Figure 2(c) shows that the values for for TS, KTS, ATS, and AKTS increase up to intermediate range and then decrease with further increase in angle of incidence. The values for TS remain greater than the values for KS, ATS, and AKTS in the whole range. The values of attain the minimum value at normal and grazing incidences and attain the maximum at .

Figure 2(d) depicts that the values of amplitude ratio for TS, KTS, ATS, and AKTS increase in the range and then decrease in the subsequent range. The values of depict the similar behavior as with difference in their magnitude values. The values of amplitude ratio for TS, KTS, ATS, and AKTS are magnified by multiplying by 10^{2}.

##### 6.2. Incident T-Wave

Variations of amplitude ratios ,, with the angle of incidence , for incident T-wave, are shown in Figures 3(a)–3(d).

Figure 3(a) shows that the values of for TS, KTS, ATS, and AKTS oscillate in the whole range. The values for AKTS attain peak value in the interval . The values for TS are demagnified by dividing by 10.

Figure 3(b) depicts that the amplitude of for TS increases in the whole range, except near the grazing incidence where it decreases. Also the values for KTS in comparison with AKTS and TS in comparison with ATS remain more in the whole range that shows the effect of two temperatures. Similar behavior of is noticed for all the cases except TS.

It is evident from Figure 3(c) that the values of for AKTS attain maximum value in the interval . The values for TS and ATS increase in the whole range, except near the grazing incidence where the values decrease.

Figure 3(d) depicts that values of for TS in comparison with ATS are greater. The values of amplitude ratio for KTS and AKTS attain peak value in the ranges and , respectively. The values of amplitude ratio for TS, KTS, and AKTS are magnified by multiplying by 10 and the values for ATS are magnified by multiplying by 10^{2}.

##### 6.3. Incident CD-I Wave

Variations of amplitude ratios ,, with the angle of incidence , for incident CD-I wave, are shown in Figures 4(a)–4(d).

Figure 4(a) depicts that the values of for TS, KTS, ATS, and AKTS increase in the interval and then decrease with increase in . Also the values for TS are greater than the values for KTS, ATS, and AKTS in the whole range. The behavior and variation of near the normal incidence and grazing incidences are similar for all the considered cases.

It is depicted from Figure 4(b) that the values of for AKTS in comparison with KTS are greater in the whole range. The maximum value is attained by ATS in the interval . The trend of variation of for all the cases at the normal and grazing incidence is similar. The values of amplitude ratio for TS, KTS, and AKTS are magnified by multiplying by 10^{2} and the values for ATS are magnified by multiplying by 10.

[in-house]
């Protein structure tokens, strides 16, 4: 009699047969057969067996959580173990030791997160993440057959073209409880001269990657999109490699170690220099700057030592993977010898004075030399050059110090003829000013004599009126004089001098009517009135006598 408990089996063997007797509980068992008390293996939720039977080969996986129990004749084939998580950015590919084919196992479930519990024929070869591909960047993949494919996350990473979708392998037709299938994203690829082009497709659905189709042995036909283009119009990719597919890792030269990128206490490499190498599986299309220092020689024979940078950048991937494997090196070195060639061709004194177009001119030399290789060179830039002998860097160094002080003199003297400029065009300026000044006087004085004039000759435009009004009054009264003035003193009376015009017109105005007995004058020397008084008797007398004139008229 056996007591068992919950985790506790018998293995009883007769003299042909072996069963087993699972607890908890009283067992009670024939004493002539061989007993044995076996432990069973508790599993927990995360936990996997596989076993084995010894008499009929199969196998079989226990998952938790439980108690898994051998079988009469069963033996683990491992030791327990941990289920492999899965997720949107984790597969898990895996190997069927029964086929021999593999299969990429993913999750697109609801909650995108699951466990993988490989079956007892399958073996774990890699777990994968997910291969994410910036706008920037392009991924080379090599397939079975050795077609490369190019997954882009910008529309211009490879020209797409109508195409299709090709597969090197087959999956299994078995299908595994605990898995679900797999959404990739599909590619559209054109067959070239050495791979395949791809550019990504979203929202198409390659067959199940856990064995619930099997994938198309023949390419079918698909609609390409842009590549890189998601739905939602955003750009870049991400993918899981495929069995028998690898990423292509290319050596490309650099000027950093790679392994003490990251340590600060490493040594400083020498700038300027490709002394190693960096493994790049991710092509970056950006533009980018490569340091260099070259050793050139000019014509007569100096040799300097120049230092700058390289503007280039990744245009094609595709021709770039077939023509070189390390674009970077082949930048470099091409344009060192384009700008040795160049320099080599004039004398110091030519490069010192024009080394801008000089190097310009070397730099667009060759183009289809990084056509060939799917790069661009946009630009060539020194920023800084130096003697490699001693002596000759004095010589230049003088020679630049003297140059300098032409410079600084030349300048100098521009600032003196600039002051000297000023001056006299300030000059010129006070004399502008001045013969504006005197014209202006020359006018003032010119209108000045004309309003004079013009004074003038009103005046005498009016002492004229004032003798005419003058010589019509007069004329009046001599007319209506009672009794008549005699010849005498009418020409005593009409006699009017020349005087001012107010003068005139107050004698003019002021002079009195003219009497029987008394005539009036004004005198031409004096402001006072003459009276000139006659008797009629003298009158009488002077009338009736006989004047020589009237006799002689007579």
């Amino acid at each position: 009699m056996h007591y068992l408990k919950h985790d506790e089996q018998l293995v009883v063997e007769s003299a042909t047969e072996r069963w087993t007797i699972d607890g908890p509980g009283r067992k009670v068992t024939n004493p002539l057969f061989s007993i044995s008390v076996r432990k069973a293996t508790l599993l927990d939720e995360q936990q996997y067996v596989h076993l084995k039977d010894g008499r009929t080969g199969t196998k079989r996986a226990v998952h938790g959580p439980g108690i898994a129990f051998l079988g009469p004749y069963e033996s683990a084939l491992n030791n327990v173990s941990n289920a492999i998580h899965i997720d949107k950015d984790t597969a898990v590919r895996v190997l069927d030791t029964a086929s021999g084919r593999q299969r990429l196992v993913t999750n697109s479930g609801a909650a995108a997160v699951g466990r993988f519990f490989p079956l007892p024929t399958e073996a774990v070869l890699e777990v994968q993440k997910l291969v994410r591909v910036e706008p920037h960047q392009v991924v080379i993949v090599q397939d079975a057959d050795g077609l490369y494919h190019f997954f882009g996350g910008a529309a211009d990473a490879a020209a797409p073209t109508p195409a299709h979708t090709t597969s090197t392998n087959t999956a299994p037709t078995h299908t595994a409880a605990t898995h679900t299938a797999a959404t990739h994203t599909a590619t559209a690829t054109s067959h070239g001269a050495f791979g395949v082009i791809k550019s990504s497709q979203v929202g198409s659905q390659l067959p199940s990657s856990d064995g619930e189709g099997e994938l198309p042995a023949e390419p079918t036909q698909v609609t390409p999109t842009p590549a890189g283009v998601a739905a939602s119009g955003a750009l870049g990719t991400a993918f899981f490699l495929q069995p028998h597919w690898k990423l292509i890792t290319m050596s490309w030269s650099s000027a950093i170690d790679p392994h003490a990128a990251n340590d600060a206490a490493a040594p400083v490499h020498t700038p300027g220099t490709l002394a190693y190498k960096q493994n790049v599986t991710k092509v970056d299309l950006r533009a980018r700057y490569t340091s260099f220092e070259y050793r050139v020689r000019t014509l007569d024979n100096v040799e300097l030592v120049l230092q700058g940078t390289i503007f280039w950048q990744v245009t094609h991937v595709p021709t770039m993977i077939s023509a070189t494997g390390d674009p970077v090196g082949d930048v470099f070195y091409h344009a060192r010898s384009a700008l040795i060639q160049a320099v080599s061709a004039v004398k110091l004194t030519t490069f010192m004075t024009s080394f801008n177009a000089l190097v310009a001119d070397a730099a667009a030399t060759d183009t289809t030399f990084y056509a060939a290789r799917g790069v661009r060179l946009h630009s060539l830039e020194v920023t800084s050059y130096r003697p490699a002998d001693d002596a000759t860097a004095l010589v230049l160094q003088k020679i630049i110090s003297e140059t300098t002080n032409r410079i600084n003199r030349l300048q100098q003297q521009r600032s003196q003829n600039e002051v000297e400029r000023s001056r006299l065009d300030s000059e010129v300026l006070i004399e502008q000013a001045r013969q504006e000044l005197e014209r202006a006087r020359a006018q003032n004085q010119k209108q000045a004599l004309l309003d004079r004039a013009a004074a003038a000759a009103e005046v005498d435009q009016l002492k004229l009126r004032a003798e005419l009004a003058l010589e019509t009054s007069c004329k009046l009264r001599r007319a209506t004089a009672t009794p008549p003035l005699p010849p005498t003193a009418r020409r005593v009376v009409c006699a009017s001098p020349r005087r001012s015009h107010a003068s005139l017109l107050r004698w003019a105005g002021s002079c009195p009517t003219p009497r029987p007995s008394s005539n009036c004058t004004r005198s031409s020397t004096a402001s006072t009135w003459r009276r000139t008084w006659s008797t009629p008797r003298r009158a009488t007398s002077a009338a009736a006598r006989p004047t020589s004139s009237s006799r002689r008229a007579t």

It is noticed from Figure 4(c) that the values of for TS, KTS, ATS, and AKTS first increase and then get decreased. Also the values for AKTS are higher than the values for KTS in the whole range. It is evident that at the normal and grazing incidences the value of is the same.

Figure 4(d) depicts that the values of for TS, ATS, KTS, and AKTS increase in the whole range. The maximum value is attained by TS at the grazing incidence. Also there is slight difference in the magnitudes for TS, ATS, KTS, and AKTS.

#### 7. Conclusion

In the present paper, the expressions for reflection coefficients of various reflected waves have been derived in micropolar thermoelastic solid half space in the context of GN type II and GN type III theories. It is observed that when LD-wave is incident, the values of amplitude ratios for TS remain more than the value for ATS; that is, two-temperature effect increases the magnitude of amplitude ratios. Also when T-wave is incident, the values of amplitude ratios follow oscillatory pattern and the values for KTS and AKTS attain peak value near the grazing incidence. The values of amplitude ratio ,, for TS in comparison with KTS remain greater which reveals the effect of energy dissipation (CD-I wave incident). The problem is of geophysical interest and the results are supposed to be useful in theoretical and observational studies of wave propagation in more realistic models of micropolar solids present in the earth’s interior.

#### Conflict of Interests

The authors declare that there is no conflict of interests regarding the publication of this paper.

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#### Copyright

Copyright © 2014 Rajneesh Kumar et al. This is an open access article distributed under the Creative Commons Attribution License, which permits unrestricted use, distribution, and reproduction in any medium, provided the original work is properly cited.